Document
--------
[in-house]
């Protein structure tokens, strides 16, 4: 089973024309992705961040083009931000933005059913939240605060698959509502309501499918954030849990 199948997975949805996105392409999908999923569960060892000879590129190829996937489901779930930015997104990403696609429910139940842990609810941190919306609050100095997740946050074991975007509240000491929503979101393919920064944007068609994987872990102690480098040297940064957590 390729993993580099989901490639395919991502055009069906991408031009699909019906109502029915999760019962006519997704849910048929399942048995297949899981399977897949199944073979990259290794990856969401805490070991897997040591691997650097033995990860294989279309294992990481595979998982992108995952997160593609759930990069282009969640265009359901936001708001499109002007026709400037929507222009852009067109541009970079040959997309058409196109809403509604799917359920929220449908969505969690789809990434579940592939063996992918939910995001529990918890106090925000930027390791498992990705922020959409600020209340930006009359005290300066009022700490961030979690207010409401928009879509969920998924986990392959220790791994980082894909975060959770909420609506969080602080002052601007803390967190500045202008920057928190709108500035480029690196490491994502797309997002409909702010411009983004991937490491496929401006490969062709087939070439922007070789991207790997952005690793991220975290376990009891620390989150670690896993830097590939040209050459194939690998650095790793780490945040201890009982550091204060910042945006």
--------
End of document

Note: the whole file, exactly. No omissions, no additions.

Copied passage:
[in-house]
């Protein structure tokens, strides 16, 4: 089973024309992705961040083009931000933005059913939240605060698959509502309501499918954030849990 199948997975949805996105392409999908999923569960060892000879590129190829996937489901779930930015997104990403696609429910139940842990609810941190919306609050100095997740946050074991975007509240000491929503979101393919920064944007068609994987872990102690480098040297940064957590 390729993993580099989901490639395919991502055009069906991408031009699909019906109502029915999760019962006519997704849910048929399942048995297949899981399977897949199944073979990259290794990856969401805490070991897997040591691997650097033995990860294989279309294992990481595979998982992108995952997160593609759930990069282009969640265009359901936001708001499109002007026709400037929507222009852009067109541009970079040959997309058409196109809403509604799917359920929220449908969505969690789809990434579940592939063996992918939910995001529990918890106090925000930027390791498992990705922020959409600020209340930006009359005290300066009022700490961030979690207010409401928009879509969920998924986990392959220790791994980082894909975060959770909420609506969080602080002052601007803390967190500045202008920057928190709108500035480029690196490491994502797309997002409909702010411009983004991937490491496929401006490969062709087939070439922007070789991207790997952005690793991220975290376990009891620390989150670690896993830097590939040209050459194939690998650095790793780490945040201890009982550091204060910042945006």